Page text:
Hale Woods 6th October 2012

From Tony Carter

On Saturday, 6th October, the sun shone. So I went for a walk around the woods at Hale: Hale Hall Wood and The Icehouse Plantation.

The primary reason was to check on a fungus, Rhodotus palmatus (Wrinkled Peach). I found this a couple of years ago and was asked to send specimens to Kew Herbarium. So far, it is the most northerly British record.


Wrinkled Peach

It grows on a felled tree that straddles the footpath to the river. Due to the wet weather, the path has become impassable. The fungus has been undisturbed and has increased in size and number.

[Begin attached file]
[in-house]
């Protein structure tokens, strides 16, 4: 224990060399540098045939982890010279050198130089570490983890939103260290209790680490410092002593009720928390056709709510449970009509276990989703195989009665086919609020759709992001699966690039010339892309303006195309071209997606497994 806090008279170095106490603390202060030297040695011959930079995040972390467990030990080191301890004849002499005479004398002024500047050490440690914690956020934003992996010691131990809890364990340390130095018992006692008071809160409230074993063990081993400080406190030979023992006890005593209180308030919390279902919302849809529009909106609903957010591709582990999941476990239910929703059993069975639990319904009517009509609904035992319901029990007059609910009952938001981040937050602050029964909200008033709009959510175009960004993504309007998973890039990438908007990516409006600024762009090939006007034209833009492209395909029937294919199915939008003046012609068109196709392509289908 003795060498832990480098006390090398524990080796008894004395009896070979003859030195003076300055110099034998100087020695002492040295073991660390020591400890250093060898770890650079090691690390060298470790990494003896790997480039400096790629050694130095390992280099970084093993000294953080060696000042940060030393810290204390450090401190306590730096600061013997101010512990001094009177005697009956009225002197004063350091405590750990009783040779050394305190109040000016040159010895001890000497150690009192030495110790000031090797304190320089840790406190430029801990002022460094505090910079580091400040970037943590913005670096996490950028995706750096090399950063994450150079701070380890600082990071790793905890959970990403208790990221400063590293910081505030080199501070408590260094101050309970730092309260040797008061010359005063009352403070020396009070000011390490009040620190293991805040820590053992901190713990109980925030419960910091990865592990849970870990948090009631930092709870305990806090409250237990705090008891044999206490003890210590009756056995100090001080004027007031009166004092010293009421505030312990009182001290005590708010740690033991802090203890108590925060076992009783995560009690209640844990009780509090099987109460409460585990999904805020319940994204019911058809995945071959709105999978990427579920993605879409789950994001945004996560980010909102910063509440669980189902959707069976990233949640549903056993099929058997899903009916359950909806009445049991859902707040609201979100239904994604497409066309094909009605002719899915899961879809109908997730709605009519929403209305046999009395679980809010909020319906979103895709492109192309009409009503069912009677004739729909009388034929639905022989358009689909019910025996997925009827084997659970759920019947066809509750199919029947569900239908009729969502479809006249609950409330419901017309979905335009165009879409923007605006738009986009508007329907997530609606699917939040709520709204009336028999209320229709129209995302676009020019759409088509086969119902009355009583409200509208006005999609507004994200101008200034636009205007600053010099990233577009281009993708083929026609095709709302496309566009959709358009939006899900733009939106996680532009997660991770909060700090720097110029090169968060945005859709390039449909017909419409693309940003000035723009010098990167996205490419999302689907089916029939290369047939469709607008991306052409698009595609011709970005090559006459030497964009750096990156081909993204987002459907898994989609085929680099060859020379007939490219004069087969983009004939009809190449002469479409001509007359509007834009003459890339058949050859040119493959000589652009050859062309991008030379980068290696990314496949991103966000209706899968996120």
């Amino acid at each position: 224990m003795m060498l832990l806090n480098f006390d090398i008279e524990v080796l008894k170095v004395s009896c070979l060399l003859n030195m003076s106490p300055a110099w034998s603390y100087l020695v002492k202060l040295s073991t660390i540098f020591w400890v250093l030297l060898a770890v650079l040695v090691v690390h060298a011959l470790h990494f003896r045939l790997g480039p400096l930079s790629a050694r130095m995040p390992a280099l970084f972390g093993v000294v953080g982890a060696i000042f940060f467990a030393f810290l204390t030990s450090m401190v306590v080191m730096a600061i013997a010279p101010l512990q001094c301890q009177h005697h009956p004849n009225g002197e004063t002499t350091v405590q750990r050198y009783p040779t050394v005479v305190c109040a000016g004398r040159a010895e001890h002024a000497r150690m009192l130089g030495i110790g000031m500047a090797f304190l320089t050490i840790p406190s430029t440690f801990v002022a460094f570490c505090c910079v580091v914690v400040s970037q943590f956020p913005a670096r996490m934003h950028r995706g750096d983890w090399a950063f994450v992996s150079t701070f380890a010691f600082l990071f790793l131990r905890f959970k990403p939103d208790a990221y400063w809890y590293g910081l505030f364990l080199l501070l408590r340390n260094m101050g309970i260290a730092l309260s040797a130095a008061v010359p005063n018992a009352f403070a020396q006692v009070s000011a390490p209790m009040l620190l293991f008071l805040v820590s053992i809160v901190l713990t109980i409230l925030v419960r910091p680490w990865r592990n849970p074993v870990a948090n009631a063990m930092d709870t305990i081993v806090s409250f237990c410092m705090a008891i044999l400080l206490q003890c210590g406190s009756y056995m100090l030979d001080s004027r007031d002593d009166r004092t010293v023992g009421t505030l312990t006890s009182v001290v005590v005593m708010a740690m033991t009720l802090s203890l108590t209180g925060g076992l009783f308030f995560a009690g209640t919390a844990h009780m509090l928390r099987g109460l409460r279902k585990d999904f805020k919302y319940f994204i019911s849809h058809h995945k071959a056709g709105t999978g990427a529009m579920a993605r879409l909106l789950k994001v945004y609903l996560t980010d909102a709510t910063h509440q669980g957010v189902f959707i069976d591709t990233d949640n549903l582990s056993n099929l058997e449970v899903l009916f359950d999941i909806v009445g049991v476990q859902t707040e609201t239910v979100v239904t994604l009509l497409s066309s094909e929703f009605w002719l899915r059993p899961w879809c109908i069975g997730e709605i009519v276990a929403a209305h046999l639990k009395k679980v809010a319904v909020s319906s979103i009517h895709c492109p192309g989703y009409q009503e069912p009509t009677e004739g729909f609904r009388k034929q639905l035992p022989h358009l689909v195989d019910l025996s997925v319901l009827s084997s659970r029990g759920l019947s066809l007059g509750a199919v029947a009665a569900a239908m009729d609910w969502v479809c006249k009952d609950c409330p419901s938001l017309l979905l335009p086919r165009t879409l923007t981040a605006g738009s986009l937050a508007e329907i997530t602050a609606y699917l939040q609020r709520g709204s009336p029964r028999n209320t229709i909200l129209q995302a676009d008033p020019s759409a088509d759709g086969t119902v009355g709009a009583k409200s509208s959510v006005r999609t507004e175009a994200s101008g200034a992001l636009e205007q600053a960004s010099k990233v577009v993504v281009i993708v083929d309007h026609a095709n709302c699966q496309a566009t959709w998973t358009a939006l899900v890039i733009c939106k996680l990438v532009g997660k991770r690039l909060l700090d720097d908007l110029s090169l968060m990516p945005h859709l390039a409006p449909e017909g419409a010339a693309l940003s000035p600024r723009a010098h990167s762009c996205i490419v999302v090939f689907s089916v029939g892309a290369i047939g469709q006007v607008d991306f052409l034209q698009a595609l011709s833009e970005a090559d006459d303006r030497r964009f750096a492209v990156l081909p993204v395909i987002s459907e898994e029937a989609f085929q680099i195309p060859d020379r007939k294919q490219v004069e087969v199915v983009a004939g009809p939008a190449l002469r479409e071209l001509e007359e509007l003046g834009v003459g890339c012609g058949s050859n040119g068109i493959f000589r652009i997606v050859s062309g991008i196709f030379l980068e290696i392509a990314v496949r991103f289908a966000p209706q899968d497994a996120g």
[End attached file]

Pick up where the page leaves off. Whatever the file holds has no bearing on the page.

Its favourite substrate is Elm but, here it has grown on Ash, along with a good collection of Daldinia concentrica (Cramp Balls), one of which had been infected with an uncommon parasite, Nectria inventa.

Beside the old Icehouse now covered in vegetation, I came across a felled Oak tree with pruned branches stacked beside it. Someone had tried to burn the branches which were blackened and charred.

However, growing on these branches was another Daldinia: Daldinia fissa.

This is extremely unusual as this fungus normally grows on burnt Gorse. There is only one other British record for it growing on Oak.


Daldinia fissa

I reported my finding to Kew Herbarium and they have asked me to send specimens to them.

These two woods are small but very old. To be asked to send specimens of two fungi from such a small area makes this a very special site.

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